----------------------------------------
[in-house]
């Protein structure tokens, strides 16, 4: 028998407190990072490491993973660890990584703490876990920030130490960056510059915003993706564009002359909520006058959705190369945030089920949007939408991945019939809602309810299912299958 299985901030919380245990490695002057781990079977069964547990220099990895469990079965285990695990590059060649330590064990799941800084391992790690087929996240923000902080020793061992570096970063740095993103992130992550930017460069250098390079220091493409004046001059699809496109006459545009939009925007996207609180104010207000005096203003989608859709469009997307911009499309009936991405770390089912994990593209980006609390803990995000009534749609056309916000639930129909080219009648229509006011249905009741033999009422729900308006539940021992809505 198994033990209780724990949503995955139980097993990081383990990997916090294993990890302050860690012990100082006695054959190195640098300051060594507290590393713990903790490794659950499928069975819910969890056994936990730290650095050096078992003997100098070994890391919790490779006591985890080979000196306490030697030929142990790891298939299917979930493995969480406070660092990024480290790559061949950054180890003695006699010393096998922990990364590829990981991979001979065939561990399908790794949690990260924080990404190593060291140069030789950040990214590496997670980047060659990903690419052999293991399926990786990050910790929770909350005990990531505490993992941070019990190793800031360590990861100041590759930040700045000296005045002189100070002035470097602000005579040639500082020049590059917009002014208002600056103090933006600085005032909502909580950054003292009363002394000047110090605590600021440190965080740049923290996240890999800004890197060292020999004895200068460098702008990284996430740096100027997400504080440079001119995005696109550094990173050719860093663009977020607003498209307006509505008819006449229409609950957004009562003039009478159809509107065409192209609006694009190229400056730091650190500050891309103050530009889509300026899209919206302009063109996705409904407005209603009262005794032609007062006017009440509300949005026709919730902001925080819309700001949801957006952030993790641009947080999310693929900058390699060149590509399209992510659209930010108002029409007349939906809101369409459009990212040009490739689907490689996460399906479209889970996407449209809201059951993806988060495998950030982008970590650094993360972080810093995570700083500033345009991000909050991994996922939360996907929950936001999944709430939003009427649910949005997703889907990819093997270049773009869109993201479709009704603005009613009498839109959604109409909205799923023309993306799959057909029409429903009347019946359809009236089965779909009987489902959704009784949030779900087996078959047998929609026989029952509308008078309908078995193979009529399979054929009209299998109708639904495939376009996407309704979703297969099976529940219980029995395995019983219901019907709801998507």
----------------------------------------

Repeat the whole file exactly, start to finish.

[in-house]
């Protein structure tokens, strides 16, 4: 028998407190990072490491993973660890990584703490876990920030130490960056510059915003993706564009002359909520006058959705190369945030089920949007939408991945019939809602309810299912299958 299985901030919380245990490695002057781990079977069964547990220099990895469990079965285990695990590059060649330590064990799941800084391992790690087929996240923000902080020793061992570096970063740095993103992130992550930017460069250098390079220091493409004046001059699809496109006459545009939009925007996207609180104010207000005096203003989608859709469009997307911009499309009936991405770390089912994990593209980006609390803990995000009534749609056309916000639930129909080219009648229509006011249905009741033999009422729900308006539940021992809505 198994033990209780724990949503995955139980097993990081383990990997916090294993990890302050860690012990100082006695054959190195640098300051060594507290590393713990903790490794659950499928069975819910969890056994936990730290650095050096078992003997100098070994890391919790490779006591985890080979000196306490030697030929142990790891298939299917979930493995969480406070660092990024480290790559061949950054180890003695006699010393096998922990990364590829990981991979001979065939561990399908790794949690990260924080990404190593060291140069030789950040990214590496997670980047060659990903690419052999293991399926990786990050910790929770909350005990990531505490993992941070019990190793800031360590990861100041590759930040700045000296005045002189100070002035470097602000005579040639500082020049590059917009002014208002600056103090933006600085005032909502909580950054003292009363002394000047110090605590600021440190965080740049923290996240890999800004890197060292020999004895200068460098702008990284996430740096100027997400504080440079001119995005696109550094990173050719860093663009977020607003498209307006509505008819006449229409609950957004009562003039009478159809509107065409192209609006694009190229400056730091650190500050891309103050530009889509300026899209919206302009063109996705409904407005209603009262005794032609007062006017009440509300949005026709919730902001925080819309700001949801957006952030993790641009947080999310693929900058390699060149590509399209992510659209930010108002029409007349939906809101369409459009990212040009490739689907490689996460399906479209889970996407449209809201059951993806988060495998950030982008970590650094993360972080810093995570700083500033345009991000909050991994996922939360996907929950936001999944709430939003009427649910949005997703889907990819093997270049773009869109993201479709009704603005009613009498839109959604109409909205799923023309993306799959057909029409429903009347019946359809009236089965779909009987489902959704009784949030779900087996078959047998929609026989029952509308008078309908078995193979009529399979054929009209299998109708639904495939376009996407309704979703297969099976529940219980029995395995019983219901019907709801998507």